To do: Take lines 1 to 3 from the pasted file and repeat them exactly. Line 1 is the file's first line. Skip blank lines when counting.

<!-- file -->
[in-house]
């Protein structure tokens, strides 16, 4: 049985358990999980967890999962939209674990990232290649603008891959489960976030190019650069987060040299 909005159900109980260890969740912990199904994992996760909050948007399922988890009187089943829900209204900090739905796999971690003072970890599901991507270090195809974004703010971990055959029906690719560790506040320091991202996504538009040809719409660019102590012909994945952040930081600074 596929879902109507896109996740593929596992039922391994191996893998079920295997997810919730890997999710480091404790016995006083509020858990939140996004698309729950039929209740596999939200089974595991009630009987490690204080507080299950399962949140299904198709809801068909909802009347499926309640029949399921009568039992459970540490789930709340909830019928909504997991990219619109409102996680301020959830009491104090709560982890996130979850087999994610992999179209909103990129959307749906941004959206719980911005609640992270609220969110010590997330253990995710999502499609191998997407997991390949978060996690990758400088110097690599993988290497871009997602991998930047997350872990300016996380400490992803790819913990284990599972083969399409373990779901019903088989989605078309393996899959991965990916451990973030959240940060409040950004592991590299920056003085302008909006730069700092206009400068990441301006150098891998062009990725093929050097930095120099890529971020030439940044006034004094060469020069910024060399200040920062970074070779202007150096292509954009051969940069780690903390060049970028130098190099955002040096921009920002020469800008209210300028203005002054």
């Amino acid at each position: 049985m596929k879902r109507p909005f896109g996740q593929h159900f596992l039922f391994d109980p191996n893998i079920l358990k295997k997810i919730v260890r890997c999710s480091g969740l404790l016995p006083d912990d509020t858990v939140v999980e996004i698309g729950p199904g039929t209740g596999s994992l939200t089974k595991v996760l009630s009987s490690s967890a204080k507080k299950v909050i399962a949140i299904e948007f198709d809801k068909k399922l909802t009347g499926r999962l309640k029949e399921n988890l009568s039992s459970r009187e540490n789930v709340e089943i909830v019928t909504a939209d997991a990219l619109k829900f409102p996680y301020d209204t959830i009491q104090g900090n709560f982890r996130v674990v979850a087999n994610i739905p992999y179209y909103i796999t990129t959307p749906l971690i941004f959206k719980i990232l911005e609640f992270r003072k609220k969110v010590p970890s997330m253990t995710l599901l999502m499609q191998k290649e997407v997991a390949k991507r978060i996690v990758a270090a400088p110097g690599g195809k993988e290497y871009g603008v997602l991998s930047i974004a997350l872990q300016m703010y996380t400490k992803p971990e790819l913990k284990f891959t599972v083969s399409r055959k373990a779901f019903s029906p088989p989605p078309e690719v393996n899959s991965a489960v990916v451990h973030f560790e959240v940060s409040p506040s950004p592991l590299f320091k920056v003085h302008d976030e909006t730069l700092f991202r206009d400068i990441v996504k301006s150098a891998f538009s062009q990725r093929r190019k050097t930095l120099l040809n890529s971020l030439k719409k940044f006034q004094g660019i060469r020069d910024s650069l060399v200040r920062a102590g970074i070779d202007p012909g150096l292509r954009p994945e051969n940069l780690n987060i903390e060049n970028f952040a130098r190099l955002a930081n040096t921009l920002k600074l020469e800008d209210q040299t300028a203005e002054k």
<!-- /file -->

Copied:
[in-house]
């Protein structure tokens, strides 16, 4: 049985358990999980967890999962939209674990990232290649603008891959489960976030190019650069987060040299 909005159900109980260890969740912990199904994992996760909050948007399922988890009187089943829900209204900090739905796999971690003072970890599901991507270090195809974004703010971990055959029906690719560790506040320091991202996504538009040809719409660019102590012909994945952040930081600074 596929879902109507896109996740593929596992039922391994191996893998079920295997997810919730890997999710480091404790016995006083509020858990939140996004698309729950039929209740596999939200089974595991009630009987490690204080507080299950399962949140299904198709809801068909909802009347499926309640029949399921009568039992459970540490789930709340909830019928909504997991990219619109409102996680301020959830009491104090709560982890996130979850087999994610992999179209909103990129959307749906941004959206719980911005609640992270609220969110010590997330253990995710999502499609191998997407997991390949978060996690990758400088110097690599993988290497871009997602991998930047997350872990300016996380400490992803790819913990284990599972083969399409373990779901019903088989989605078309393996899959991965990916451990973030959240940060409040950004592991590299920056003085302008909006730069700092206009400068990441301006150098891998062009990725093929050097930095120099890529971020030439940044006034004094060469020069910024060399200040920062970074070779202007150096292509954009051969940069780690903390060049970028130098190099955002040096921009920002020469800008209210300028203005002054």
């Amino acid at each position: 049985m596929k879902r109507p909005f896109g996740q593929h159900f596992l039922f391994d109980p191996n893998i079920l358990k295997k997810i919730v260890r890997c999710s480091g969740l404790l016995p006083d912990d509020t858990v939140v999980e996004i698309g729950p199904g039929t209740g596999s994992l939200t089974k595991v996760l009630s009987s490690s967890a204080k507080k299950v909050i399962a949140i299904e948007f198709d809801k068909k399922l909802t009347g499926r999962l309640k029949e399921n988890l009568s039992s459970r009187e540490n789930v709340e089943i909830v019928t909504a939209d997991a990219l619109k829900f409102p996680y301020d209204t959830i009491q104090g900090n709560f982890r996130v674990v979850a087999n994610i739905p992999y179209y909103i796999t990129t959307p749906l971690i941004f959206k719980i990232l911005e609640f992270r003072k609220k969110v010590p970890s997330m253990t995710l599901l999502m499609q191998k290649e997407v997991a390949k991507r978060i996690v990758a270090a400088p110097g690599g195809k993988e290497y871009g603008v997602l991998s930047i974004a997350l872990q300016m703010y996380t400490k992803p971990e790819l913990k284990f891959t599972v083969s399409r055959k373990a779901f019903s029906p088989p989605p078309e690719v393996n899959s991965a489960v990916v451990h973030f560790e959240v940060s409040p506040s950004p592991l590299f320091k920056v003085h302008d976030e909006t730069l700092f991202r206009d400068i990441v996504k301006s150098a891998f538009s062009q990725r093929r190019k050097t930095l120099l040809n890529s971020l030439k719409k940044f006034q004094g660019i060469r020069d910024s650069l060399v200040r920062a102590g970074i070779d202007p012909g150096l292509r954009p994945e051969n940069l780690n987060i903390e060049n970028f952040a130098r190099l955002a930081n040096t921009l920002k600074l020469e800008d209210q040299t300028a203005e002054k």